Hinks TSC, Wallington JC, Williams AP, Djukanović R, Staples KJ, Wilkinson TMA. 2016. Steroid-induced Deficiency of Mucosal-associated Invariant T Cells in the Chronic Obstructive Pulmonary Disease Lung. Implications for Nontypeable Haemophilus influenzae Infection. Am J Respir Crit Care Med, 194 (10), pp. 1208-1218. | Show Abstract | Read more

RATIONALE: Mucosal-associated invariant T (MAIT) cells are a recently described abundant, proinflammatory T-cell subset with unknown roles in pulmonary immunity. Nontypeable Haemophilus influenzae (NTHi) is the leading bacterial pathogen during chronic obstructive pulmonary disease (COPD) exacerbations and is a plausible target for MAIT cells. OBJECTIVES: To investigate whether MAIT cells respond to NTHi and the effects of inhaled corticosteroids (ICS) on their frequency and function in COPD. METHODS: Eleven subjects with COPD receiving ICS, 8 steroid-naive subjects with COPD, and 21 healthy control subjects underwent phlebotomy, sputum induction, bronchoalveolar lavage, and endobronchial biopsy. Pulmonary and monocyte-derived macrophages were cultured in vitro with NTHi. MEASUREMENTS AND MAIN RESULTS: Frequencies of Vα7.2+CD161+ MAIT cells, surface expression of the major histocompatibility complex-related protein 1 (MR1), and intracellular IFN-γ expression were measured by flow cytometry. MAIT-cell frequencies were reduced in peripheral blood of ICS-treated subjects with COPD (median 0.38%; interquartile range [IQR], 0.25-0.96) compared with healthy control subjects (1.8%; IQR, 1.4-2.5; P = 0.001) or steroid-naive patients with COPD (1.8%; IQR, 1.2-2.3; P = 0.04). MAIT cells were reduced in bronchial biopsies from subjects with COPD treated with steroids (0.73%; IQR, 0.46-1.3) compared with healthy control subjects (4.0%; IQR, 1.6-5.0; P = 0.02). Coculture of live NTHi increased macrophage surface expression of MR1 and induced IFN-γ from CD4 cells and CD8 cells, but most potently from MAIT cells (median IFN-γ-positive frequencies, 2.9, 8.6, and 27.6%, respectively). In vitro fluticasone and budesonide reduced MR1 surface expression twofold and decreased NTHi-induced IFN-γ secretion eightfold. CONCLUSIONS: MAIT cells are deficient in blood and bronchial tissue in steroid-treated, but not steroid-naive, COPD. NTHi constitutes a target for pulmonary MAIT-cell immune responses, which are significantly impaired by corticosteroids.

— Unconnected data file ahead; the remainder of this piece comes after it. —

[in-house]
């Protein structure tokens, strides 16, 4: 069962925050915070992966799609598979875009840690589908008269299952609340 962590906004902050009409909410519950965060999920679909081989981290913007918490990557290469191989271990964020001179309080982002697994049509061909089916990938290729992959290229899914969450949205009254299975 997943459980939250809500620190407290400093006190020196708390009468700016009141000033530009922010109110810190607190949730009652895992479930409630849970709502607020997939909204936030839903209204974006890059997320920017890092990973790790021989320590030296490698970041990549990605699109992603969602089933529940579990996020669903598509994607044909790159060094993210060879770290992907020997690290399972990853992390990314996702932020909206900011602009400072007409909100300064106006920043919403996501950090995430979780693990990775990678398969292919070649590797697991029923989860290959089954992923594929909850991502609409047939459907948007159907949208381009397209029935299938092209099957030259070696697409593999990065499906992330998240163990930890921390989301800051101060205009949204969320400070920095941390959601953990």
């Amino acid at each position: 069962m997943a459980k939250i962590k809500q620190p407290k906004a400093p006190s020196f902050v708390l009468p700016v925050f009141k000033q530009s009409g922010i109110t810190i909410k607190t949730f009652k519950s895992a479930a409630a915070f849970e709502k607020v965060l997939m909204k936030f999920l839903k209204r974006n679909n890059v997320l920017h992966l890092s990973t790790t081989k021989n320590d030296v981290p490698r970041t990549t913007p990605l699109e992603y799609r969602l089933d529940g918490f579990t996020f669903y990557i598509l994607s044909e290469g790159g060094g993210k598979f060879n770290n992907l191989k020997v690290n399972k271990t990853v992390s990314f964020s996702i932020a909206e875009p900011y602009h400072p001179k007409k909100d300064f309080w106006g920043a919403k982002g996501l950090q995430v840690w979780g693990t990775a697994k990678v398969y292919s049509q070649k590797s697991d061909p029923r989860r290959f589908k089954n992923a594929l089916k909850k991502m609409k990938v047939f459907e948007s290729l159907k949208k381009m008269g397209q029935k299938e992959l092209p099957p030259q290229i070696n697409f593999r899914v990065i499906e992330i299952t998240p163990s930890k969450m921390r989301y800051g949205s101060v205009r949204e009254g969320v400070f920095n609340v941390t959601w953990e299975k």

Hinks TSC, Brown T, Lau LCK, Rupani H, Barber C, Elliott S, Ward JA, Ono J, Ohta S, Izuhara K et al. 2016. Multidimensional endotyping in patients with severe asthma reveals inflammatory heterogeneity in matrix metalloproteinases and chitinase 3-like protein 1. J Allergy Clin Immunol, 138 (1), pp. 61-75. | Show Abstract | Read more